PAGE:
The author of an acclaimed book on the Provisional IRA has said he is has no doubt that the organisation’s leadership ordered the murder of Belfast man Kevin McGuigan.
Journalist Ed Moloney, who wrote the best-selling ‘A Secret History of the IRA’ was speaking to the News Letter as the political ramifications of the murder caused political earthquakes at Stormont,
The Chief Constable has said that the IRA still exists in a skeleton form – but for exclusively peaceful means – and that although individual IRA members were suspected of involvement in the murder of Mr McGuigan, police do not believe that the shooting was sanctioned by the leadership of the organisation.
Ex-IRA man Mr McGuigan was shot in Belfast last month, reportedly in revenge for his alleged shooting of another former IRA man, Gerard ‘Jock’ Davison in Belfast in May.
But Mr Moloney – who poured decades of his journalistic experience into his respected volume – firmly rejected the Chief Constable’s assessment that the IRA leadership was not behind Mr McGuigan’s murder.
Asked what rationale he had for coming to the opposite conclusion, he told the News Letter: “Because nothing happens related to that organisation without the full knowledge and approval of its leadership, political and military. [It’s] very simple really.
“They’re control freaks. It is how they have survived and prospered.”
When he first published ‘A Secret History of the IRA’, he said he was not afraid of the IRA leadership targeting him, but was concerned about an individual republican shooting him in revenge.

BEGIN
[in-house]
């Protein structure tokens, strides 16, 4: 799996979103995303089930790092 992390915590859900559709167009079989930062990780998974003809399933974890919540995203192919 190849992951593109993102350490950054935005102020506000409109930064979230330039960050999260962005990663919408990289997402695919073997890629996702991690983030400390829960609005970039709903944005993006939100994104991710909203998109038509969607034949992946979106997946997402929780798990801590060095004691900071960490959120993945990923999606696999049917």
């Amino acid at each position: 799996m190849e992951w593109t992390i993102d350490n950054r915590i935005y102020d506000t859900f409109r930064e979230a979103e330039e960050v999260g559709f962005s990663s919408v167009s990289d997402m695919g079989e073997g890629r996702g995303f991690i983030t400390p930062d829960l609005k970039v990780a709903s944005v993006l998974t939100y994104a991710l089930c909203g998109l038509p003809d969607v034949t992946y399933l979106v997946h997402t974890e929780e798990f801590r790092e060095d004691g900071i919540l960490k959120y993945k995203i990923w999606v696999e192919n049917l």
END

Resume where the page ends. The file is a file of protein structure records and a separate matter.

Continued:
But he insisted this did not support the argument that freelance IRA members might have killed Mr McGuigan.
There were a number of important differences between himself and Mr McGuigan, he said, the first one being that he [Mr Moloney] “was never accused of murdering a senior IRA man to begin with”.
In his case the IRA had no reason to fear that leaving him alone could embolden more violent attacks against its members, he said.
He added Kevin McGuigan was “a former IRA man and a working class Catholic” whereas he is “a prominent journalist and very well known”.
“No matter how much my book had irritated the senior Sinn Fein and IRA cadres they would never be so stupid as to even think about taking me out, or indeed any journalist.
“It’d be a PR disaster for them which would alienate – I hope – the entire media world in Ireland and elsewhere.
“In the case of McGuigan they had probably calculated that given the current moribund state of journalism in Ireland – where fear of upsetting the peace process has paralysed so many of my former colleagues – that they probably would get away with it. They miscalculated.
“In my case, I was more concerned about a drunken supporter or fellow traveller spotting me in a bar than an IRA hit team.”
Former agents inside the IRA, Martin McGartland and Sean O’Callaghan, both told the News Letter that individual IRA men would not have dared kill Mr McGuigan without leadership orders.
Mr O’Callaghan said the leadership would have ordered the killing “very reluctantly” because of grassroots anger about rising revenge attacks on them by those the IRA had crossed during the Troubles.